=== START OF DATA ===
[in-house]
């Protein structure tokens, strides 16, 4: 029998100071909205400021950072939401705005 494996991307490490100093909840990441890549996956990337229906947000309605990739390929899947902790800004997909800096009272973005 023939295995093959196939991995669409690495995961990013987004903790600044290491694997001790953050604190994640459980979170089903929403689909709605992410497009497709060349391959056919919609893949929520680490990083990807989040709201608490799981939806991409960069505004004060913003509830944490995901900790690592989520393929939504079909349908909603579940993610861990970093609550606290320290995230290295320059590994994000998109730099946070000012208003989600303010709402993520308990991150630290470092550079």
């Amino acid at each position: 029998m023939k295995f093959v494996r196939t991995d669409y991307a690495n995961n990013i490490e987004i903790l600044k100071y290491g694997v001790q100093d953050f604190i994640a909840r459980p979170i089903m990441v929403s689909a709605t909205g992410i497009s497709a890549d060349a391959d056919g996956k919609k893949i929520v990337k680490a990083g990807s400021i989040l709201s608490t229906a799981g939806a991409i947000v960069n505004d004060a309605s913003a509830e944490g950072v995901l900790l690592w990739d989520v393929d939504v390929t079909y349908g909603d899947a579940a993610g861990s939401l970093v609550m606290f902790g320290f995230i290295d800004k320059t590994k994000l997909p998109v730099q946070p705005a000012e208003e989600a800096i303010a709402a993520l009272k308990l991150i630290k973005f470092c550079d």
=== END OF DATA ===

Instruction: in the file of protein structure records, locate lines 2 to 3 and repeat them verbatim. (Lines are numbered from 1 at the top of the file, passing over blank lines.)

């Protein structure tokens, strides 16, 4: 029998100071909205400021950072939401705005 494996991307490490100093909840990441890549996956990337229906947000309605990739390929899947902790800004997909800096009272973005 023939295995093959196939991995669409690495995961990013987004903790600044290491694997001790953050604190994640459980979170089903929403689909709605992410497009497709060349391959056919919609893949929520680490990083990807989040709201608490799981939806991409960069505004004060913003509830944490995901900790690592989520393929939504079909349908909603579940993610861990970093609550606290320290995230290295320059590994994000998109730099946070000012208003989600303010709402993520308990991150630290470092550079």
């Amino acid at each position: 029998m023939k295995f093959v494996r196939t991995d669409y991307a690495n995961n990013i490490e987004i903790l600044k100071y290491g694997v001790q100093d953050f604190i994640a909840r459980p979170i089903m990441v929403s689909a709605t909205g992410i497009s497709a890549d060349a391959d056919g996956k919609k893949i929520v990337k680490a990083g990807s400021i989040l709201s608490t229906a799981g939806a991409i947000v960069n505004d004060a309605s913003a509830e944490g950072v995901l900790l690592w990739d989520v393929d939504v390929t079909y349908g909603d899947a579940a993610g861990s939401l970093v609550m606290f902790g320290f995230i290295d800004k320059t590994k994000l997909p998109v730099q946070p705005a000012e208003e989600a800096i303010a709402a993520l009272k308990l991150i630290k973005f470092c550079d």